Twenty years on, Iraqis seek to escape the shadow of invasion and war
Twenty years after the launch of the US-led ground invasion of Iraq on 20 March 2003, Iraqis are still processing the legacy of the war and looking to emerge from its shadow.
The assault saw thousands of civilians killed in US bombing, along with unleashing a horrifying sectarian civil war, political corruption on a massive scale, and economic stagnation in the oil-rich country.
On Monday, Iraqis and others remembered the bitter legacy of the illegal invasion by the US, UK, and others, the repercussions of which are still being felt today.
"To this day Iraqis are suffering from the devastating impact of war crimes and other atrocities perpetrated by the United States-led coalition in its invasion and subsequent occupation of Iraq," said Elizabeth Rghebi of Amnesty International on Monday.
Many Iraqis still struggle to process what happened and have shared their anger widely on social media.
"Where is the International Criminal Court now? Will George Bush and Tony Blair ever face justice for their crimes in Iraq?" asked Nabil Mohammed about the US president and UK prime minister behind the devastating assault on Iraq.
"I curse the day George Bush was born," wrote one anonymous user.
Alongside the chaos and destruction left by the US invasion, Iraq has also endured a mental health crisis with millions left scarred by the traumatic events of war and occupation.
To this day, mental health issues remain in Iraq's five most common medical complaints, Doctors Without Borders (MSF) reported, warning that the country's crumbling healthcare system is ill-equipped to confront the scale of the problem.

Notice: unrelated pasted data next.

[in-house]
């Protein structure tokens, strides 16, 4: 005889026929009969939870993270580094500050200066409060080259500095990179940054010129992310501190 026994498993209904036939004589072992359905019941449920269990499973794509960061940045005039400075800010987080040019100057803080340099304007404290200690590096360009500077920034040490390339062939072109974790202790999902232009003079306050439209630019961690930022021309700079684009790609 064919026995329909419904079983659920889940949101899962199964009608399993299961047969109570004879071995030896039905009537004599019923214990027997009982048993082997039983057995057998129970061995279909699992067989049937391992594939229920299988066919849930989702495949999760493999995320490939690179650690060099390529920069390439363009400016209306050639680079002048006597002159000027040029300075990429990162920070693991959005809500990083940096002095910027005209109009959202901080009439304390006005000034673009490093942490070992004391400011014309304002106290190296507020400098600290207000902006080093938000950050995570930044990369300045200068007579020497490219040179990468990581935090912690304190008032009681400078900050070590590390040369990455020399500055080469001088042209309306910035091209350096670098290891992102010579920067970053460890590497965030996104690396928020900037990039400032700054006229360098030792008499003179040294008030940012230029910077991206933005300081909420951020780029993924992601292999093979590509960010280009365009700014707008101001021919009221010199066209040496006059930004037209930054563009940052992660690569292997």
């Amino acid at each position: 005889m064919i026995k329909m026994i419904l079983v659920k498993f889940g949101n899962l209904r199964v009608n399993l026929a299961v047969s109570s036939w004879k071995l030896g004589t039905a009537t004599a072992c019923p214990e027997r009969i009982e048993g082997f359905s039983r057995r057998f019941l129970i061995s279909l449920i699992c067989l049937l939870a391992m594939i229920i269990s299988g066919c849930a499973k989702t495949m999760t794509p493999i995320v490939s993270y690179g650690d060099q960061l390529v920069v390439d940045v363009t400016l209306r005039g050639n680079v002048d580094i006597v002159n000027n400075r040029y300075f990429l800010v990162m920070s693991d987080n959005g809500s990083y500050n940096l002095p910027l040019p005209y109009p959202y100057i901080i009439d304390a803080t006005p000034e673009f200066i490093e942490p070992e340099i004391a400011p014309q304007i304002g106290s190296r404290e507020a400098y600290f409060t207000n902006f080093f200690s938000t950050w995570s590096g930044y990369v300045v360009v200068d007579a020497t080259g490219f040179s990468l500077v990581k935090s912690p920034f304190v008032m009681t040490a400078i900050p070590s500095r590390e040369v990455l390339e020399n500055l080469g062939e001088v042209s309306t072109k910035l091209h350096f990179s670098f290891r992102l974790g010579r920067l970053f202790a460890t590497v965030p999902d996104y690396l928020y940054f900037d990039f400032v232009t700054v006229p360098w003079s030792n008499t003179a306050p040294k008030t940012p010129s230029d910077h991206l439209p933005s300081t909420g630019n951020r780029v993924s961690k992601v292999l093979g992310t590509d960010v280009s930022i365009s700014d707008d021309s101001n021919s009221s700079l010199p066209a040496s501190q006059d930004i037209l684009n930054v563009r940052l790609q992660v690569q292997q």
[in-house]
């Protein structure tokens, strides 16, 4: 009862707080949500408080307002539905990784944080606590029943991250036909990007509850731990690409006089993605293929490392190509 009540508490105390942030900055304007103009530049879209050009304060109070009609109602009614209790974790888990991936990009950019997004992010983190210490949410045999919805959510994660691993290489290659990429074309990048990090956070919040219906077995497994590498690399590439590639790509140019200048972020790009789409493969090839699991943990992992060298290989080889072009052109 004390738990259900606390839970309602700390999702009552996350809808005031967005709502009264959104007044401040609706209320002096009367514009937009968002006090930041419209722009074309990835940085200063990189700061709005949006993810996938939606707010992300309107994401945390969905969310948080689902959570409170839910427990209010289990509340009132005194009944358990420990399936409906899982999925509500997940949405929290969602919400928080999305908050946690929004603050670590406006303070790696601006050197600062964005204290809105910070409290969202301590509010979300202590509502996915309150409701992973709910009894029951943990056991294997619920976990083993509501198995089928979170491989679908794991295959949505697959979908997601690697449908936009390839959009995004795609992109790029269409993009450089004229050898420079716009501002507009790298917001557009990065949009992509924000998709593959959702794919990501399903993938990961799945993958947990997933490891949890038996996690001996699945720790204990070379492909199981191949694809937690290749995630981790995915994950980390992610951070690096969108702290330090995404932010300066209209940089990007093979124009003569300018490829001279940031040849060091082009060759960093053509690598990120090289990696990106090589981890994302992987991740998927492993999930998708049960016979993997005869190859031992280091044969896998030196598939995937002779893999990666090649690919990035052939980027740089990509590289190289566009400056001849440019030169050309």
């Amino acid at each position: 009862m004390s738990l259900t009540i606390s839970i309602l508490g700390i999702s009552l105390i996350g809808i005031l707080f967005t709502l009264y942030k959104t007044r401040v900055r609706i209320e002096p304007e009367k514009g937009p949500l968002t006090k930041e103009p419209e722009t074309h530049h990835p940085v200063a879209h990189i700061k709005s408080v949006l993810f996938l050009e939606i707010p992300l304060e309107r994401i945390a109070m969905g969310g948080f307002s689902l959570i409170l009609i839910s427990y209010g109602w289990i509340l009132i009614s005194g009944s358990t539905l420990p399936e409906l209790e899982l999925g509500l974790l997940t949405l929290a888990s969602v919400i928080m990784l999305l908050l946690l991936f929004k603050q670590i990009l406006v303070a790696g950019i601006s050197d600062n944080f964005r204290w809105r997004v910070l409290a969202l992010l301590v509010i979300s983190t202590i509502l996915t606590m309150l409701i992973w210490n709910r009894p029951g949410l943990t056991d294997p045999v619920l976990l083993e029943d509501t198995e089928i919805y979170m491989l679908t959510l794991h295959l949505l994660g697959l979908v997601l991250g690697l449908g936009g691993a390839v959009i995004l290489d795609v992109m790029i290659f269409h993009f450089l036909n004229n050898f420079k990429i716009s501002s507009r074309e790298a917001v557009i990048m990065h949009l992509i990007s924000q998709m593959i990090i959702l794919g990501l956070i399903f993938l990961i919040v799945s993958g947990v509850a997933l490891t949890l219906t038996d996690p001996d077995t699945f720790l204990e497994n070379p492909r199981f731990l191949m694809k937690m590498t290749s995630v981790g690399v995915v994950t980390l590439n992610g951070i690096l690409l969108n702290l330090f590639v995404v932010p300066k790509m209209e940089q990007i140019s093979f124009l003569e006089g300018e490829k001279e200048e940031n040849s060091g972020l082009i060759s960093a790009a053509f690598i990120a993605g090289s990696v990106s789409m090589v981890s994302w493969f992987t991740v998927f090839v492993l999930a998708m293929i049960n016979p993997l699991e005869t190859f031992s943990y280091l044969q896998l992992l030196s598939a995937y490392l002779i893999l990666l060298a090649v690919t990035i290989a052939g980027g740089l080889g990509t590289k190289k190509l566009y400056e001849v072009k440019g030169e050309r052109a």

In 2014, Iraq was further scarred by the takeover by the Islamic State group of massive swathes of territory - which set loose massive rights abuses and war crimes, particularly against minority groups.
The US is widely blamed for creating the conditions that led to the IS's emergence, not least the corrupt and sectarian policies of the Iraqi government established after the invasion.
"Although minority citizens in Iraq are experiencing lower levels of armed violence based on their identity, discrimination against them seems to have worsened in the wake of the Islamic State occupation," tweeted Iraqi researcher Dr. Alaa Tartir.
The commander of the US-led coalition against Islamic State in Iraq and Syria said militants from the group were still carrying out "opportunistic attacks" on security forces and civilians despite their territorial defeat.
Iraq's troubled political system is yet to recover - but some believe Iraqis will manage to lead the country down a better path if only left alone by its neighbours and other global powers.
"The legacy of the invasion still runs through many of the challenges that Iraq faces, but no longer defines them. Gradually, Iraq is shaping its own destiny - hopefully to the benefit of all its citizens," said Dr. Tartir.